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Coat Rack-0

Live.Laugh.DIY. How to Build a Statement Coat Rack

Clearly (because this is my second DIY coat rack post), I don’t have a coat closet in my home, so I’m always trying to find a way to keep the coats from piling up! Two years ago I built this free-standing coat rack that I pulled out in the winter and stored away in the summer. Recently, I was inspired to come up with a solution I’d be happy with all year long. I also traveled to Norway last May, so a lot of my home decor these days seems to be Scandinavian inspired! I used Pinterest to collect my thoughts and inspiration but made up the “how to” of this rack as I went along. It can be easily modified to fit any room, and I think a floor to ceiling version of it would look amazing!

Materials & Supplies: 

  • Multiple 1x3x8 ft boards (be sure to get the straightest/unwarped boards you can find).
    • Each 1x3x8 will make TWO vertical strips because they get stripped thin before installed to the wall. 
    • The number will depend on the number of vertical slats you want on your wall/rack. 
    • My rack has 11 vertical strips so I used SIX 1x3x8 boards.
    • You do not have to make your rack 8 feet tall. Use any length board you’d like to make the rack as tall or short as you’d like for your space!
  • Table saw (or circular saw) *If you don’t have a table saw, you can purchase any size boards you’d like a start at Step 2! 
  • Electric sander (or sanding block)
  • Wood conditioner
  • Wood stain (color of your choice)
  • Clear polyurethane 
  • Staining materials (such as rags or foam brushes)
  • Nail gun and nails 1.5 – 2 inches long (or hammer and nails 1.5 – 2 inches long)
  • Level
  • Measuring Tape
  • Pencil
  • Hooks of your choice! These came with silver screws so I swapped them out for black screws. I also used a permanent marker to make the silver hinges black!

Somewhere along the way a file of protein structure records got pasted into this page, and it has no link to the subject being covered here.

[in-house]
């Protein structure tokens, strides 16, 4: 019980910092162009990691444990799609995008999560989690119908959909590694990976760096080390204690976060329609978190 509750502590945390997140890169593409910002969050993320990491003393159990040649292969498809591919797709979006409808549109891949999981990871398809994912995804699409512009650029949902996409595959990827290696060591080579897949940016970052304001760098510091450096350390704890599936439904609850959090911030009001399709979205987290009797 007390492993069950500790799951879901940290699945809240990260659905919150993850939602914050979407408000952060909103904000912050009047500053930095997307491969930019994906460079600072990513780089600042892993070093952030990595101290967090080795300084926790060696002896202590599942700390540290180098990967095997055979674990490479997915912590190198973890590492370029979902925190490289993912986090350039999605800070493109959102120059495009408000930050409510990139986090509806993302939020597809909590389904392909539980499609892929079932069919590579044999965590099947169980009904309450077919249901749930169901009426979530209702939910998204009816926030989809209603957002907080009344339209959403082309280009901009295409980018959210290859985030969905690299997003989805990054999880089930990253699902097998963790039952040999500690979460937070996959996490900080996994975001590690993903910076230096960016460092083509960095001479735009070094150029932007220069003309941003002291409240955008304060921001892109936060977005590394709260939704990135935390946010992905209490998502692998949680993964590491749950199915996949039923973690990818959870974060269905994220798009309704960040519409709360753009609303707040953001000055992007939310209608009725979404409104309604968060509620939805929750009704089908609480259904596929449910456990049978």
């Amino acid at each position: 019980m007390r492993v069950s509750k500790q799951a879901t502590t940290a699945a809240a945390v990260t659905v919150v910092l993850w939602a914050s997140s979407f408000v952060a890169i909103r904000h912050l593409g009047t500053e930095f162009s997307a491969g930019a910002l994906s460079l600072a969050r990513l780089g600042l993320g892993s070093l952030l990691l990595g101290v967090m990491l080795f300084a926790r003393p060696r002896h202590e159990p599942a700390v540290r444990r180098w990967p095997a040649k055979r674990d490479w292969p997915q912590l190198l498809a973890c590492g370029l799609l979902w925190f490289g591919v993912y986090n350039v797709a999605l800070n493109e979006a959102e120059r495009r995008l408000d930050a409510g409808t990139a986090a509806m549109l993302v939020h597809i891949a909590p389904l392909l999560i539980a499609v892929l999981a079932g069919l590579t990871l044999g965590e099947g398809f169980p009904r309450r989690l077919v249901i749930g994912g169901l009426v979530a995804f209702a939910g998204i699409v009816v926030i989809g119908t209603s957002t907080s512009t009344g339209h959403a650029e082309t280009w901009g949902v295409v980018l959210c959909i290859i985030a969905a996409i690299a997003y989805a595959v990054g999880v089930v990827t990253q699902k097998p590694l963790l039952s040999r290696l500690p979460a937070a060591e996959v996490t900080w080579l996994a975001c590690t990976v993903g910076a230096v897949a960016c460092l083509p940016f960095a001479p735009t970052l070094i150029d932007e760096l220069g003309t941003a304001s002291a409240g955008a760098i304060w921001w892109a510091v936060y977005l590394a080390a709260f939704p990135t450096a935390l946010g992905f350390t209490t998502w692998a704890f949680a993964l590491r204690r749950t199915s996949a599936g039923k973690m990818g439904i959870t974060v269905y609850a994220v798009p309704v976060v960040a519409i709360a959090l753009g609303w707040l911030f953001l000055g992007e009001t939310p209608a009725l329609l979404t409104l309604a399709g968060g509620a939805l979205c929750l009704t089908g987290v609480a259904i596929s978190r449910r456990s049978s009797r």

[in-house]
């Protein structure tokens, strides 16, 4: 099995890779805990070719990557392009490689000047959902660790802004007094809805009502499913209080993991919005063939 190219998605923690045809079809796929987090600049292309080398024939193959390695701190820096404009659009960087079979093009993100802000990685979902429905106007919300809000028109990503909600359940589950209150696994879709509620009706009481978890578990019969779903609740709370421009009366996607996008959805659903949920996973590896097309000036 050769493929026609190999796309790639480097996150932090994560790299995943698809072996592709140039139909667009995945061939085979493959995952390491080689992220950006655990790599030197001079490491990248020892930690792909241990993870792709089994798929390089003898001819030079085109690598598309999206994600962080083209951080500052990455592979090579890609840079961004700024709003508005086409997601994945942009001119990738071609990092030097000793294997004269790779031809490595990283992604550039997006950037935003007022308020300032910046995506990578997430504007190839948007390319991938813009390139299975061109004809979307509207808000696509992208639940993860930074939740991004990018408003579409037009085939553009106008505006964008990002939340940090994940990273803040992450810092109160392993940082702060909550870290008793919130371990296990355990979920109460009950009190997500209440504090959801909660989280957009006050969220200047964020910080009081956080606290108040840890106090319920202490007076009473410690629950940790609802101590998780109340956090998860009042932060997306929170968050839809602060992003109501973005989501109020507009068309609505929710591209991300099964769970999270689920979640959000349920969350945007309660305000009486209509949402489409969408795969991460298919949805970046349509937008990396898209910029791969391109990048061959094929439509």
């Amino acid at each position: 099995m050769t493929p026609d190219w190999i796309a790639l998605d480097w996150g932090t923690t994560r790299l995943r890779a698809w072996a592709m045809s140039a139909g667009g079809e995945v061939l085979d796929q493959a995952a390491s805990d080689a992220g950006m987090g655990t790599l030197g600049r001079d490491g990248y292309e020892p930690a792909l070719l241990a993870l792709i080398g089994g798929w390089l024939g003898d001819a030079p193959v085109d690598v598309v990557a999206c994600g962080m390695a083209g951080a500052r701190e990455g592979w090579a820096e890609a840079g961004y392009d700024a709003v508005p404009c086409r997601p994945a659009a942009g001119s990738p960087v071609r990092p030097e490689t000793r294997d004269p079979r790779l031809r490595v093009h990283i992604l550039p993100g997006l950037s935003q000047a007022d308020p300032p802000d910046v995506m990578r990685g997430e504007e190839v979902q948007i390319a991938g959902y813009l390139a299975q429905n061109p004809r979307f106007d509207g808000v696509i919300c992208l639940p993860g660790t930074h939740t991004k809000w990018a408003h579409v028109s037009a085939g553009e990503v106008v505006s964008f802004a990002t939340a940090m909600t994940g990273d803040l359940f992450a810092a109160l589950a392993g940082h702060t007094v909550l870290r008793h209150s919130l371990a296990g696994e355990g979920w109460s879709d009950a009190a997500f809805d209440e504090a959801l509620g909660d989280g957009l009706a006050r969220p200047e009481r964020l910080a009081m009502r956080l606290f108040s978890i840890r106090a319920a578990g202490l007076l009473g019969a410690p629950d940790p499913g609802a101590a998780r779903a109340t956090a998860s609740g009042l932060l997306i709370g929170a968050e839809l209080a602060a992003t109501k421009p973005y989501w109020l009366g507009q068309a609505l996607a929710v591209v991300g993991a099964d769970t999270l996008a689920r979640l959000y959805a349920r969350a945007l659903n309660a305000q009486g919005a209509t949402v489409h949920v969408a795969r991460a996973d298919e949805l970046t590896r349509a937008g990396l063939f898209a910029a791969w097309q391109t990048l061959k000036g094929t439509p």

• Drill and bits

 

Step 1: Cutting

Rip each 1x3x8 board in half on the table saw.  * If you don’t have a table/circular saw you can buy 1x2x8 boards (or any size you’d like) and use them without ripping them to be thin!

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Find straight/unwarped boards.

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This is what my boards looked like after I stripped them in half. *I also clearly forgot to get a pic before testing stains!

Step 2: Sanding

Sand each board for a very smooth finish on all sides except the one side that will face the wall. 

Step 3: Prep

Wipe/vacuum all excess wood dust from boards. I often use a wet rag or tack cloth. 

Step 4: Staining

Follow instructions on the wood conditioner, stain, and polyurethane cans. Apply as many or as few coats as necessary to get the color stain you desire.

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I used Minwax Special Walnut.

Step 5: Installing the first strip to the wall

To install the first strip vertically to the wall, use the level to make sure it is straight. I recommend starting in the center and working your way out, so the first strip installed will better the middle strip when your rack is completely installed. Use the tape measure to confirm it is as far from the ceiling and the floor as you’d like. I used an amazon box to line up my boards at the same height and double-checked that they were level. I likely would have needed a second set of hands without the box perch for my boards. When nailing the boards into the wall, nail at the top, middle and bottom. Also (if using a nail gun) aim the nails in at an angle because you cannot count on hitting any studs with this vertical coat rack. 

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Step 6: Installing remaining strips to the wall

Measure from either side the gap you’d like to have between your boards. My gaps are ONE inch wide in between each strip of board. Continue to measure, level and nail into the wall. 

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Step 7: Adding hooks

Determine where you’d like each hook to go. I used a level to make sure they were all at the same height. I also marked where each hole would be drilled with that specific hook in case they were slightly different from one another at all! 

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Drill pilot holes where your screws will go. You do not want your wood to split when you screw on your hooks. After your pilot holes are drilled, screw in your hooks! 

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I added one hook at toddler height!

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*As mentioned in the Materials & Supplies section, I used a black sharpie to make the silver hinges black!
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